A Lot or a Little?
What you will—and won't—find in this game.
Good mix of genders and races among the students and staff. Themes of teamwork, staying positive, and leadership are explored in the context of the kids working together as a team. Playing as Teacher April, you must occasionally discipline students who are disruptive or trying to cheat on tests by tapping them with the stylus or blowing a whistle.
Positive Role Models
April, the children's teacher, is a positive role model, although the camp's director, Frank Einstein, seems to hate children.
Ease of Play
Mini-games feature very simple stylus movements, and short, simple instructions that are presented both with text and visual cues.
Parents Need to Know
Parents need to know that this is part of a series of Nintendo DS games designed to help girls role-play different careers. Where the first Imagine: Teacher game took place solely in a classroom, Class Trip combines class teaching with supervising summer camp activities. In addition to grading papers and cheering students on in their activities, the teacher might also be called upon to apply a band-aid, comfort a student (by giving him or her a teddy bear), discipline students that are getting too rowdy (by blowing a whistle or tapping the student with the stylus).
Is It Any Good?
Like the first Imagine: Teacher, the mini-games in Class Trip are somewhat easy and repetitive (and are based more on reflexes than actual knowledge), but they do keep evolving and getting more difficult as the days progress. (For example, the foot race mini-game eventually introduces a whistle that's activated by blowing on the DS microphone, and wasps that annoy the kids unless they're swatted away.) The competition and inevitable rivalries between April and the other teachers provide motivation to keep playing in order to see what happens next. Presentation is uneven, however, with bright cartoonish graphics but sound that is sometimes horrible (such as the grating note-tapping singing mini-game.) All in all, Imagine Teacher Class Trip is a solid effort, and one of the better games in the Imagine series. It offers a fairly realistic portrayal of both the rewards and the challenges of being a teacher at camp.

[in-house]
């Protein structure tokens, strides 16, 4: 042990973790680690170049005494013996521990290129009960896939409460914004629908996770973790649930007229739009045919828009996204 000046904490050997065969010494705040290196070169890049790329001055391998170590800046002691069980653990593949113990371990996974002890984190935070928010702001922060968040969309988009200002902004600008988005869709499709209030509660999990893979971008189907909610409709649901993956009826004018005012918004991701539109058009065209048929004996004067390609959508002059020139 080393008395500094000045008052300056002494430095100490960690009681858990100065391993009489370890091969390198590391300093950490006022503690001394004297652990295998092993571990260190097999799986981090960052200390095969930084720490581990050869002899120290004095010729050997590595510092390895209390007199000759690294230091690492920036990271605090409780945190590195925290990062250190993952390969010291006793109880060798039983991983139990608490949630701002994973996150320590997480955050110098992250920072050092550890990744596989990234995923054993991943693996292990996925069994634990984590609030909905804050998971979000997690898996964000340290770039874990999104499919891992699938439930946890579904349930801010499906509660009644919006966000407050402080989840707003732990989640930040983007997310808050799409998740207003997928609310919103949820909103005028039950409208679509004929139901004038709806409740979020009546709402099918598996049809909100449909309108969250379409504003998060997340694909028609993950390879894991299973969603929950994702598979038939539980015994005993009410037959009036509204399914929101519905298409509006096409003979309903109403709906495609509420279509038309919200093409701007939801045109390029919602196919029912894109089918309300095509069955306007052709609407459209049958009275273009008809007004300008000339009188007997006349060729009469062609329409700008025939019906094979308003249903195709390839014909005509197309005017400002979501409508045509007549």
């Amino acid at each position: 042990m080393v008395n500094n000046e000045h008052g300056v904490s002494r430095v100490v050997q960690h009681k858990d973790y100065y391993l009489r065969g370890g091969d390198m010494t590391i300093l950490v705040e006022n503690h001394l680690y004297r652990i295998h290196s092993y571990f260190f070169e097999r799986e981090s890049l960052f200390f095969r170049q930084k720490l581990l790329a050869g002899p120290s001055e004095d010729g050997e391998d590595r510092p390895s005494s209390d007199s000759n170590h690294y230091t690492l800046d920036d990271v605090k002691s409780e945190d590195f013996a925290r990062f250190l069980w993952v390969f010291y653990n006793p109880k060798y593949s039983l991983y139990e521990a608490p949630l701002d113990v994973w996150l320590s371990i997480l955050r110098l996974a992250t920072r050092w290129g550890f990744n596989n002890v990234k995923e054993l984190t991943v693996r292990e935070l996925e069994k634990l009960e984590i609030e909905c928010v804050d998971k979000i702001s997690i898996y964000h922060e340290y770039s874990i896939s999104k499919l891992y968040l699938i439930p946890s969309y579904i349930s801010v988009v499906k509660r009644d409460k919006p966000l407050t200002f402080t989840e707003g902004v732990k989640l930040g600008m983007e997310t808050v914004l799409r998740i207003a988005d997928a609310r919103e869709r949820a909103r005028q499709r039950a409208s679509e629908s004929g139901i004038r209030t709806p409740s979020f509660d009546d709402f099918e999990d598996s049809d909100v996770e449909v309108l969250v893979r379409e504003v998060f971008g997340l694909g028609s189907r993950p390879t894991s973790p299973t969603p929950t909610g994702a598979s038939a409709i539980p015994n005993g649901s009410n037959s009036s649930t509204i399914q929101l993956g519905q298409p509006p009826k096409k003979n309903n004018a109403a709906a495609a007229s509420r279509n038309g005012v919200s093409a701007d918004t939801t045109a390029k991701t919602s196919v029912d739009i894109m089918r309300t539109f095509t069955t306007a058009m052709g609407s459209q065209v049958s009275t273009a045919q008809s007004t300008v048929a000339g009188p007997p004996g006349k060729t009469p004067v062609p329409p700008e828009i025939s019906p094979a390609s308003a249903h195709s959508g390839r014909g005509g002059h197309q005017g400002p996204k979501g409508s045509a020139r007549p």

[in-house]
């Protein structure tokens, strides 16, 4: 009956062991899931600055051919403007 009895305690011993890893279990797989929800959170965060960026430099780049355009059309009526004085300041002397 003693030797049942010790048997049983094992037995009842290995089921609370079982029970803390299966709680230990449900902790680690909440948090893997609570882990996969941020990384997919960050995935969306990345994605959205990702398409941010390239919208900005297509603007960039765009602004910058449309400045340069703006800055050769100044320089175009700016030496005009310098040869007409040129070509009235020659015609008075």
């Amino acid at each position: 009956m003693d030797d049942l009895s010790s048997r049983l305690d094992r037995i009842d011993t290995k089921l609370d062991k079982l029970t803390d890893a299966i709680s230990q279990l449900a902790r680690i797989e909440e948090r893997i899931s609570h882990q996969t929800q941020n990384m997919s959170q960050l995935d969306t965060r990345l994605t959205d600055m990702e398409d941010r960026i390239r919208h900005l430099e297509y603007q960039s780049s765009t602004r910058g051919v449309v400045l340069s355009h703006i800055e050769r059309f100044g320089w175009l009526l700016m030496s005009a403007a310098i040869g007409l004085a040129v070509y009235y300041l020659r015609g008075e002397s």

Did we miss something on diversity?
Research shows a connection between kids' healthy self-esteem and positive portrayals in media. That's why we've added a new "Diverse Representations" section to our reviews that will be rolling out on an ongoing basis. You can help us help kids by suggesting a diversity update.